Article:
Finck isn’t suggesting that we’ve been lied to about all those other “conspiracy theories,” by the Jewish controlled media, but we were told the truth concerning the Earth we live on, is he?

Something smells fishy here.

One biblical subject found in Genesis 1 has always been a mystery to me: how does the firmament mentioned in verse 6 fit in with the Earth as a spinning globe theory? In my opinion, the spinning rotating Earth theory does not work with a firmament. However, in the stationary flat Earth model, the firmament makes perfect sense.

Keep in mind, that up until 500 years ago, this was the model accepted by all “mainstream everyday people,” many of whom were very scientific, better educated and more intelligent in many ways than many of the so-called Scientists, the High Priests of the Religion of Science, of our day. For one thing, they possessed common sense, something quite lacking in many people I know today. Does it feel to you like you’re spinning around at several hundred miles per hour? Does the moon look like its 242,000 miles away? (Edit: Link to a video showing clouds moving behind the moon. The moon would have to be much closer than we’ve been told, and accepted all these years to have clouds moving behind it. A closer moon makes perfect sense – inside a firmament).  The Science Priests call what they believe Science and the followers of Science believe what they are told. That is not Science; that is faith, a belief system of the New Religion of the Age, Science.

Finck then goes on to attack Eric Dubay and his PDF “200 Proofs the Earth is Not a Spinning Ball,” labeling Dubay a “race mixer,” a plausible (possible?) Jew, a straight clown and a liar.” I’m not going to defend Dubay, as I have had my run-in with him, being banned almost immediately from his forum, The International Flat Earth Research Society, for attempting to share the truth of Scripture related to the creation of the Earth.

A video/audio presentation of Dubay’s “200 Proofs” can be found Here.  Check it out for yourself as to whether Dubay’s reasoning is “quackery.”

Further, I too discovered the book Finck mentions written by Carpenter.[6]

However, Finck is mistaken when he states, “From what I can see, Carpenter is not even mentioned on Dubay’s website.” Carpenter’s book is mentioned here: http://ifers.boards.net/thread/28/100-proofs-earth-globe-ebook in a post dated Mar 3, 2015.

Eric Dubay isn’t the only person promoting flat Earth. If one wants to attack the merits of the non-spinning, non-rotating spherical Earth deniers’ ideas, why not chose those who have a less anti-Christian position like Jeran of Jeranism? Or the pro-Christian, pro-Scriptural positions of Rob Skiba?

Finck, attacking the “race-mixing possible Jew” Dubay and his “200 Proofs” as if his “proofs” are identical to all other flat Earther’s views, is disingenuous. Other proponents of the stationary level Earth theory have several if not dozens of legitimate arguments. Why didn’t Finck, et al, examine those other more relative and stronger points? Is it because Finck, et al, have already made up their closed minds? Hypocritical, is it not?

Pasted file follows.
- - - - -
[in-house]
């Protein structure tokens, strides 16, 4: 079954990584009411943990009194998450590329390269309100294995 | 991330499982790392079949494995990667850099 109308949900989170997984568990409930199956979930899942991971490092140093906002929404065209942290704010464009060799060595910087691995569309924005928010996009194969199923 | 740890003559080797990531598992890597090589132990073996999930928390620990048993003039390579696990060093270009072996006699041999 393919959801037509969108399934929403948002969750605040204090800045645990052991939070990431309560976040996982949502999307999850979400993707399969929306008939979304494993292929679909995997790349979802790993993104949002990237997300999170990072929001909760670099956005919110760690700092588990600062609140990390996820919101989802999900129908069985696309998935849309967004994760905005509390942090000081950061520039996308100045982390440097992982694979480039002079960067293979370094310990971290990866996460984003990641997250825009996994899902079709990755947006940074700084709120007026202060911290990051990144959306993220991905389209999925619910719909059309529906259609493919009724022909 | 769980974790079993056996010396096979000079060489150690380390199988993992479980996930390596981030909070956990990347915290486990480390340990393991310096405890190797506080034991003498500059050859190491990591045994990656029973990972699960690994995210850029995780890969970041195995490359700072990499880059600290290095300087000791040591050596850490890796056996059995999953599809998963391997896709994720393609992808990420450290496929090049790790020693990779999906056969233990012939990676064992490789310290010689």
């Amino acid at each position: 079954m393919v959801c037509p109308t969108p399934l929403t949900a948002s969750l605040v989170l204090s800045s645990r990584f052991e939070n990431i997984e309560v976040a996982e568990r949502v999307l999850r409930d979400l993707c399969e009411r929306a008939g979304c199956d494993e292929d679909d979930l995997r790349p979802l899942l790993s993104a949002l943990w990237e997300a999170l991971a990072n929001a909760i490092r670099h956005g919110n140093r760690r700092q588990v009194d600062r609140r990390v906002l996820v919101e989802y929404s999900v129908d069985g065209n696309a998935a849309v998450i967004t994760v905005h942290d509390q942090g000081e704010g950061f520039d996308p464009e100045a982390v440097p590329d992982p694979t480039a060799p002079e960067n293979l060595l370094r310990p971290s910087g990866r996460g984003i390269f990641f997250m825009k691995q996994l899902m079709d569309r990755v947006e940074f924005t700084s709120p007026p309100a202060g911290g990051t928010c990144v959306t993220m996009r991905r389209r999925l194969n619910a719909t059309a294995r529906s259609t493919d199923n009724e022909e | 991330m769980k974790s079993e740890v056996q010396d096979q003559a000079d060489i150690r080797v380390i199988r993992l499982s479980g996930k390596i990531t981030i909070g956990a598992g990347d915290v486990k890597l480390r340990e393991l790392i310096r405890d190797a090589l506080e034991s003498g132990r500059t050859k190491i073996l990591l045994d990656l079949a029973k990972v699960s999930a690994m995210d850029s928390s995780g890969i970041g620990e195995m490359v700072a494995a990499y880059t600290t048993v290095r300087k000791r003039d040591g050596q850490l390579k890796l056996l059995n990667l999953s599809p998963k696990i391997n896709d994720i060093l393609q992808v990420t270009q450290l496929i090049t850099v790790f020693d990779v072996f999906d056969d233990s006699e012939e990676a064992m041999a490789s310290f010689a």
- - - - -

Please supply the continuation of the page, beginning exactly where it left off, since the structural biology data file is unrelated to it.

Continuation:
Finck then proceeds to attack Ernest Pierce, whom he refers to as “a supposed Christian Identity so-called pastor, the clown just showed up a couple of years ago,” who has made this “flat-Earth drivel” one of the centerpieces of his so-called ministry, which, in Finck’s opinion, all it does is discredit “real Identity Christians.”

I know nothing of Ernest Pierce, and am not here to defend him, but what if the flat Earth, with a firmament, is not “drivel,” as Finck claims? What if it turns out we don’t live on a spinning spherical heliocentric globe? What if, Yahweh forbid, Finck is wrong? Is Ernest Pierce still a “so-called pastor clown with a so-called ministry?”

Or is it Finck who is the clown with a so-called ministry?

As stated above, all one has to do is express an opinion that differs from Finck’s dogma, and one is a “clown,” a “lunatic” a “quack,” or worse.

Don Spears is the next victim of Finck’s junkyard dog like attack. He refers to Spears as “that Baptist ass-clown from south Alabama, who’s claiming to be an Identity Christian, and he’s really just fooling himself,” who, because of his “big ego and bad eyesight,”   was prevented from doing his own video podcast on the subject of the flat Earth, and instead hooked up with Mark Sargent, whom Finck claims, “is a Jew who has infiltrated and is trying to co-opt the so-called flat Earth movement for his own design.”

Although one may disagree with Don Spear’s King James Only position, as I do, does that entitle one to publicly attack him as a “Baptist ass-clown from south Alabama, who’s claiming to be an Identity Christian, and he’s really just fooling himself,” and having a “big ego and bad eyesight” for reasons he had an interview with the alleged Jew, Mark Sargent? How is Finck’s typical attack-dog approach going help in reaching “mainstream everyday people” with the Christian Identity message, that Finck himself seems so concerned about?